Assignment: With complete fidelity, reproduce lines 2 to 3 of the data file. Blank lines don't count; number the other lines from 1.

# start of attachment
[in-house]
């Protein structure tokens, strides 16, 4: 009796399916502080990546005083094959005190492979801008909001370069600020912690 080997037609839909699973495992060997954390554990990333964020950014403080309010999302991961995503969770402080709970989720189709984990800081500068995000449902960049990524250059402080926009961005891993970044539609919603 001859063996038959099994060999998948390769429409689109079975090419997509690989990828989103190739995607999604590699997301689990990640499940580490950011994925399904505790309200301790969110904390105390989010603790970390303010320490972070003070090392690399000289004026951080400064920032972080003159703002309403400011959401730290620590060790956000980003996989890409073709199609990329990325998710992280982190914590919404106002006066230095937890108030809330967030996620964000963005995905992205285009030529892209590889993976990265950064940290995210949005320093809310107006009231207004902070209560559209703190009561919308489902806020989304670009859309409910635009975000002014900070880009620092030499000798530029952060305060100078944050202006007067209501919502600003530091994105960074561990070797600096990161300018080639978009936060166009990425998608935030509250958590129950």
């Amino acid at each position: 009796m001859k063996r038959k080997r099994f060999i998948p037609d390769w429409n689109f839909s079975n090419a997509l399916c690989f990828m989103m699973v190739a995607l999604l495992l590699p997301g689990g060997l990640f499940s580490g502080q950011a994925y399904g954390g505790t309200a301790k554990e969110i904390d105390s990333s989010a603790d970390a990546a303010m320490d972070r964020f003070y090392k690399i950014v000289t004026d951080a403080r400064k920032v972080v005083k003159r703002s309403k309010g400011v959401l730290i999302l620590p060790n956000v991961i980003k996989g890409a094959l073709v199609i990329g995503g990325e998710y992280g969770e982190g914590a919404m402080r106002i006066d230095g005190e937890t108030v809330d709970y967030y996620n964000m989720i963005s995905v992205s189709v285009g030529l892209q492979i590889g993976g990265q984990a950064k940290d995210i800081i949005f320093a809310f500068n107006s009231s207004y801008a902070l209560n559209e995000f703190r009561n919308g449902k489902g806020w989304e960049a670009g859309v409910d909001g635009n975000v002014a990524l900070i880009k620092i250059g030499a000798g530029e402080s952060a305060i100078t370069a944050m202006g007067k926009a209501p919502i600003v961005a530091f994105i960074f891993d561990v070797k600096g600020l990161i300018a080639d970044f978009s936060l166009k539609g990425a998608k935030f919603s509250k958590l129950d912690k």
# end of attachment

């Protein structure tokens, strides 16, 4: 009796399916502080990546005083094959005190492979801008909001370069600020912690 080997037609839909699973495992060997954390554990990333964020950014403080309010999302991961995503969770402080709970989720189709984990800081500068995000449902960049990524250059402080926009961005891993970044539609919603 001859063996038959099994060999998948390769429409689109079975090419997509690989990828989103190739995607999604590699997301689990990640499940580490950011994925399904505790309200301790969110904390105390989010603790970390303010320490972070003070090392690399000289004026951080400064920032972080003159703002309403400011959401730290620590060790956000980003996989890409073709199609990329990325998710992280982190914590919404106002006066230095937890108030809330967030996620964000963005995905992205285009030529892209590889993976990265950064940290995210949005320093809310107006009231207004902070209560559209703190009561919308489902806020989304670009859309409910635009975000002014900070880009620092030499000798530029952060305060100078944050202006007067209501919502600003530091994105960074561990070797600096990161300018080639978009936060166009990425998608935030509250958590129950």
């Amino acid at each position: 009796m001859k063996r038959k080997r099994f060999i998948p037609d390769w429409n689109f839909s079975n090419a997509l399916c690989f990828m989103m699973v190739a995607l999604l495992l590699p997301g689990g060997l990640f499940s580490g502080q950011a994925y399904g954390g505790t309200a301790k554990e969110i904390d105390s990333s989010a603790d970390a990546a303010m320490d972070r964020f003070y090392k690399i950014v000289t004026d951080a403080r400064k920032v972080v005083k003159r703002s309403k309010g400011v959401l730290i999302l620590p060790n956000v991961i980003k996989g890409a094959l073709v199609i990329g995503g990325e998710y992280g969770e982190g914590a919404m402080r106002i006066d230095g005190e937890t108030v809330d709970y967030y996620n964000m989720i963005s995905v992205s189709v285009g030529l892209q492979i590889g993976g990265q984990a950064k940290d995210i800081i949005f320093a809310f500068n107006s009231s207004y801008a902070l209560n559209e995000f703190r009561n919308g449902k489902g806020w989304e960049a670009g859309v409910d909001g635009n975000v002014a990524l900070i880009k620092i250059g030499a000798g530029e402080s952060a305060i100078t370069a944050m202006g007067k926009a209501p919502i600003v961005a530091f994105i960074f891993d561990v070797k600096g600020l990161i300018a080639d970044f978009s936060l166009k539609g990425a998608k935030f919603s509250k958590l129950d912690k």